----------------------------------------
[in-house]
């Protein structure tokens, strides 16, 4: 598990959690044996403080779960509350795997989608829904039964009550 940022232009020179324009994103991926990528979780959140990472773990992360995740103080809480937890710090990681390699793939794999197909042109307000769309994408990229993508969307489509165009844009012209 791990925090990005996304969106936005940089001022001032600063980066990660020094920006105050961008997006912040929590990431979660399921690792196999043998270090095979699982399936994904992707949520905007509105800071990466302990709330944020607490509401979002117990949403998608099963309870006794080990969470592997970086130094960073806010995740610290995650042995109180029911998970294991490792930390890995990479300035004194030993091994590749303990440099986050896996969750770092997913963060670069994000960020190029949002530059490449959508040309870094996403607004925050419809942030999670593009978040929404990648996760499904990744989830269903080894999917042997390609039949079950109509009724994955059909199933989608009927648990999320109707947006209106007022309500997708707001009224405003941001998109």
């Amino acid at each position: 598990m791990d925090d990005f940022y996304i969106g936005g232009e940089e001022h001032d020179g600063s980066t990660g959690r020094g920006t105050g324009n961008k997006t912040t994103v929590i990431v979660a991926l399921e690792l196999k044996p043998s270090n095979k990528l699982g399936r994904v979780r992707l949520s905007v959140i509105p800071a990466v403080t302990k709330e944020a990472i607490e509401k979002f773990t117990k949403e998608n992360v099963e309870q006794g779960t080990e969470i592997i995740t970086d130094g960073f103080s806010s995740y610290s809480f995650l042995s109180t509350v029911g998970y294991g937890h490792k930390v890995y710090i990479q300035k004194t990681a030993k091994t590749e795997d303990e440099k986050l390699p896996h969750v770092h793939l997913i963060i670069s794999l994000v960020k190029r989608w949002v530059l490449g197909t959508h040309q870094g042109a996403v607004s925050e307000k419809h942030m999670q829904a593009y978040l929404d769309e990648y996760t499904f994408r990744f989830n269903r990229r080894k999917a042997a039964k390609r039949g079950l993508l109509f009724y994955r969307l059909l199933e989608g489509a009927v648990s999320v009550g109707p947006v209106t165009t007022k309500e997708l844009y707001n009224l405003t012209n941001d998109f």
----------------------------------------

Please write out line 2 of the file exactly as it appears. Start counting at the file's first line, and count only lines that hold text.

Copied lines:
């Protein structure tokens, strides 16, 4: 598990959690044996403080779960509350795997989608829904039964009550 940022232009020179324009994103991926990528979780959140990472773990992360995740103080809480937890710090990681390699793939794999197909042109307000769309994408990229993508969307489509165009844009012209 791990925090990005996304969106936005940089001022001032600063980066990660020094920006105050961008997006912040929590990431979660399921690792196999043998270090095979699982399936994904992707949520905007509105800071990466302990709330944020607490509401979002117990949403998608099963309870006794080990969470592997970086130094960073806010995740610290995650042995109180029911998970294991490792930390890995990479300035004194030993091994590749303990440099986050896996969750770092997913963060670069994000960020190029949002530059490449959508040309870094996403607004925050419809942030999670593009978040929404990648996760499904990744989830269903080894999917042997390609039949079950109509009724994955059909199933989608009927648990999320109707947006209106007022309500997708707001009224405003941001998109």